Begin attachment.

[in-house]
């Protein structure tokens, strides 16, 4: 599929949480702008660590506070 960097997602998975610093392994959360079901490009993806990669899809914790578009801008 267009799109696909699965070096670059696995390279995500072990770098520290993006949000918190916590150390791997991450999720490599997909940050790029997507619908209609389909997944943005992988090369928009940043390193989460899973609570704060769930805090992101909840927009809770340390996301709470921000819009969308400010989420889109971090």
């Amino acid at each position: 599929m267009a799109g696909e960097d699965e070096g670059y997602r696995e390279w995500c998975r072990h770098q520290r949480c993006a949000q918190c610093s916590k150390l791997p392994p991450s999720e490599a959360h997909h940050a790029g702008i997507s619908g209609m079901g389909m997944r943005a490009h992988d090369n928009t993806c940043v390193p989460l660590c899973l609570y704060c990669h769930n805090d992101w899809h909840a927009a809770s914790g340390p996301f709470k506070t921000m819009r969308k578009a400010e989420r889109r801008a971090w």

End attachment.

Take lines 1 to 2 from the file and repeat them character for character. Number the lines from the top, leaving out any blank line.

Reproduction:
[in-house]
């Protein structure tokens, strides 16, 4: 599929949480702008660590506070 960097997602998975610093392994959360079901490009993806990669899809914790578009801008 267009799109696909699965070096670059696995390279995500072990770098520290993006949000918190916590150390791997991450999720490599997909940050790029997507619908209609389909997944943005992988090369928009940043390193989460899973609570704060769930805090992101909840927009809770340390996301709470921000819009969308400010989420889109971090």